Saturday, November 3, 2012

VOTE REPUBLICAN, OR BE JUDGED FOR ETERNITY

Letter to the members of the Roman Catholic Diocese of Peoria from Bishop Daniel R. Jenky:
Election AD 2012

By virtue of your vow of obedience to me as your Bishop, I require that this letter be personally read by each celebrating priest at each Weekend Mass, November 3/4.

Dear Catholic Believers,

Since the foundation of the American Republic and the adoption of the Bill of Rights, I do not think there has ever been a time more threatening to our religious liberty than the present. Neither the president of the United States nor the current majority of the Federal Senate have been willing to even consider the Catholic community's grave objections to those HHS mandates that would require all Catholic institutions, exempting only our church buildings, to fund abortion, sterilization, and artificial contraception. This assault upon our religious freedom is simply without precedent in the American political and legal system. Contrary to the guarantees embedded in the First Amendment, the HHS mandates attempt to now narrowly define and thereby drastically limit our traditional religious works. They grossly and intentionally intrude upon the deeply held moral convictions that have always guided our Catholic schools, hospitals, and other apostolic ministries.
....

For those who hope for salvation, no political loyalty can ever take precedence over loyalty to the Lord Jesus Christ and to his Gospel of Life. God is not mocked, and as the Bible clearly teaches, after this passing instant of life on earth, God's great mercy in time will give way to God's perfect judgment in eternity.
The headline of the post at the National Catholic Reporter is "Peoria bishop orders Catholics to the polls".   Since I've long admired the reporting at NCR, I hope the headline is irony.  What the bishop orders is that Roman Catholics go to the polls and vote for Mitt Romney and Republican candidates for the US Senate.
 In 1954, Congress saw the need to separate charities and churches from politics. An amendment was offered on the floor of the Senate by then-Senator Lyndon Johnson.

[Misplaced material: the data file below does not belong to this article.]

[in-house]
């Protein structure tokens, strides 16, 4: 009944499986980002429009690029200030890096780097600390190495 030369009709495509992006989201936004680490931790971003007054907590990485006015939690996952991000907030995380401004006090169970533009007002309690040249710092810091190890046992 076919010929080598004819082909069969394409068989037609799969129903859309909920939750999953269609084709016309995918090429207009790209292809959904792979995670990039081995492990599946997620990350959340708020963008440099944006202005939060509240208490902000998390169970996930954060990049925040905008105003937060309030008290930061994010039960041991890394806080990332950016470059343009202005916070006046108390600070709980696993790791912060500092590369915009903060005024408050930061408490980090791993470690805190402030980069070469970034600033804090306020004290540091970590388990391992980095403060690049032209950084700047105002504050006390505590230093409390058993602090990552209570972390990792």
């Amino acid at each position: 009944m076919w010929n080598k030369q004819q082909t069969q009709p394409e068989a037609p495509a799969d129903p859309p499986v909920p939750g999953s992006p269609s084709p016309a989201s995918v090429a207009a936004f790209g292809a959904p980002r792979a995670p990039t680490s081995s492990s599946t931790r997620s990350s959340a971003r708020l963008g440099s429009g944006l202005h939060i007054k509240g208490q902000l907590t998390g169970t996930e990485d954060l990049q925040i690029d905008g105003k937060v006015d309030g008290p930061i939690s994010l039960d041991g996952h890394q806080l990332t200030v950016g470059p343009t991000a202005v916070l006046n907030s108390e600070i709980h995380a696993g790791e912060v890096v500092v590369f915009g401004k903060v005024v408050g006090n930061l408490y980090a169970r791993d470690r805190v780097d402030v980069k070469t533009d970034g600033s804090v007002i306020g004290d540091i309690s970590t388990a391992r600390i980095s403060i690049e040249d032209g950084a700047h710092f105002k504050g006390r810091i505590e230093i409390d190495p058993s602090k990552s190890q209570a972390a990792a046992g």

The Johnson amendment is found within the well-known section 501(c)(3) of the Internal Revenue Code. In its present form, the law states that charities, including churches, are not allowed to “participate in, or intervene in (including the publishing or distributing of statements) any political campaign on behalf of (or in opposition to) any candidate for public office.”


Freedom of speech and religious liberty are essential elements of our democracy. But the Supreme Court has in essence held that tax exemption is a privilege, not a right, stating, “Congress has not violated [an organization’s] First Amendment rights by declining to subsidize its First Amendment activities.”

The rule against intervention by charities and churches in political campaigns has been entrenched in the law for over a half-century. Congress enacted the law. The Courts upheld it. Our job at the IRS is to educate the public and charities about the law and to enforce it in a fair and evenhanded manner.
Perhaps the powers-that-be at the IRS might be moved to investigate the Diocese of Peoria's tax-exempt eligibility. The bishop stepped outside the boundary of advocating issues to advocating candidates. I know the IRS is not likely to do as I suggest, but it should.

The bishop's heavy-handed order to the priests in the diocese demonstrates desperation and a lack of confidence in his own authority.  He speaks of the "Catholic community" as though all Catholics think alike and speak with one voice, which is (excuse my language) bullshit, as is Jenky's claim of "assault upon our religious freedom", on which basis he orders the faithful to vote Republican, or risk their very salvation.  Will Roman Catholics pay attention to the gospel according to Jenky when they vote? I hope not.

In an earlier post I quoted another letter from Bishop Jenky in which he compared President Obama to Hitler and Stalin. 

Note: I was going to take a pass on posting on the the bishop's odious letter, but Rmj at Adventus inspired me otherwise.  Keep in mind that the thoughts and words here are my own, and Rmj bears no responsibility.

36 comments:

whiteycat said...

Bp Jenky has most definitely overstepped his bounds. This is downright SICK!

Grandmère Mimi said...

whiteycat, I seem to have exhausted my commentary with "bullshit".